Imagine the internet that is a place where meaningful and credible content is easily found. A place where everyone feels safe, empowered, and accurately informed.
Is this the internet we’re having today? Unfortunately, not. Today’s internet is unsavory mix of intrusive advertising, misinformation, and toxic social media full of offensive language, harassment, and harmful content. The problems plaguing the web are magnified by the economy that benefits from engagement of the most extreme and attention-grabbing material. Instead of improving a civil, informed online discourse, the internet of today is degrading it.
Mozilla is a recognized leader in the field of online Privacy & Security. Our commitment to the open and human internet anchored in the Mozilla Manifesto is solidified by our unwavering desire to put people before profits. This commitment was on display again recently with Mozilla’s launch of Enhanced Tracking Protection that blocks third-party tracking cookies by default.
Ensuring safe internet browsing is only part of Mozilla’s efforts to protect its users; equally important is fighting online harassment. Two general approaches can be considered here. The first is to design online tools to remove or filter “bad” content. However, serious doubts have been expressed whether this approach is technically feasible at all. Besides, this approach is also threatening free expression and the open internet ecosystem.
Instead of asking how we can filter hateful and misleading content, we’re asking: How can browser technology amplify credible and quality content and conversations?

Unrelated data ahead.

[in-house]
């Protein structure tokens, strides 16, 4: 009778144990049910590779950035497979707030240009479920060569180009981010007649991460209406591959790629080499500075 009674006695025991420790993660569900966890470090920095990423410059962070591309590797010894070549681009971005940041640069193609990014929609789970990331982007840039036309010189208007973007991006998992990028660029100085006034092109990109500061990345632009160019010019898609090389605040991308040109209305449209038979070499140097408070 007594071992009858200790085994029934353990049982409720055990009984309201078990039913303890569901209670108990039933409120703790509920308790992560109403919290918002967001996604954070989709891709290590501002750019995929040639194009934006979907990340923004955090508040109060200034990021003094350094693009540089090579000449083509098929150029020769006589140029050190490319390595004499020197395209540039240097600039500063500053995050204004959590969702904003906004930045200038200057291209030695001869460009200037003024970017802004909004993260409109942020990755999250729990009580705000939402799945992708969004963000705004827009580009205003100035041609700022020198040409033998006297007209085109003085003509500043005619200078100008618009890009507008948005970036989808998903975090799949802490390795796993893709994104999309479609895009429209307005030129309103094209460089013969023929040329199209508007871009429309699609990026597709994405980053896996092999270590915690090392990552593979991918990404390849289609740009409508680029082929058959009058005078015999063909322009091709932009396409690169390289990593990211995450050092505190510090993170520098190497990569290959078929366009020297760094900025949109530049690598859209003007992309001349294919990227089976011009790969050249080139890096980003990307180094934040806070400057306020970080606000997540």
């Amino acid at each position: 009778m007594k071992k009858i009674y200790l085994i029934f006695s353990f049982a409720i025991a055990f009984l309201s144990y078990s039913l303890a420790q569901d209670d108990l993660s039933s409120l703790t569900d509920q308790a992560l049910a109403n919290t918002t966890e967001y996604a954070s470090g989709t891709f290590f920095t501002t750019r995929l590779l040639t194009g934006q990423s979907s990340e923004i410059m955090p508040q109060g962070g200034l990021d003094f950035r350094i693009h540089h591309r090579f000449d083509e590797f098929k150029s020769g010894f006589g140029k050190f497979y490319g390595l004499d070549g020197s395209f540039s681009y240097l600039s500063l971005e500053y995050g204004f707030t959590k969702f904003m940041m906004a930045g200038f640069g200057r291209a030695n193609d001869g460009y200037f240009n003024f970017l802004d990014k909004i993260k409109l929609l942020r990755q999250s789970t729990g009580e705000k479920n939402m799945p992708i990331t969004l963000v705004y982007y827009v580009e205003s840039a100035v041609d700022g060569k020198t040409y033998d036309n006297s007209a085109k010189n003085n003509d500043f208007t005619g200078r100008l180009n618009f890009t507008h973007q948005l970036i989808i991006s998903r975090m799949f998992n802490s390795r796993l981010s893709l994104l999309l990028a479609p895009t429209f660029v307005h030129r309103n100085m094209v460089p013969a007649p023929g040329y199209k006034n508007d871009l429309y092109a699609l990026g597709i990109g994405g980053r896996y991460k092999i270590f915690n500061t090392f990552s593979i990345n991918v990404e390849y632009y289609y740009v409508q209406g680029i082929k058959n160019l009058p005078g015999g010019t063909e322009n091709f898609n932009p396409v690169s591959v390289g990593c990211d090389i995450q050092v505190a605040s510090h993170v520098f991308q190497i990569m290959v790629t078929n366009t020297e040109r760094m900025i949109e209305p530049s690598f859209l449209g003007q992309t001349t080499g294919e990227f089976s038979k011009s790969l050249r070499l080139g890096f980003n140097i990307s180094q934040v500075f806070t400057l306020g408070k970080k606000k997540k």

As part of this new paradigm, we’ve launched two crowdsourcing campaigns aimed at identifying strategy and specific approaches to using browser technology solutions to find and promote credible sources of information online.
The first challenge posted on Splash, “Firefox for Good,” has a broader scope and seeks to initiate to initiate in-depth conversation about how the browser can become a user agent for empowering people to find content and conversations that are most valuable and important to them.
The goal of the second challenge posted to the MindSumo platform, the world’s largest crowdsourcing community of Millennial and GenZ solvers, is more specific: to propose an extension (or other browser technology solution) to help internet users identify credible voices and credible sources of information online.
The challenge is open to everyone, and we especially encourage members of the Mozilla Community to take part in it.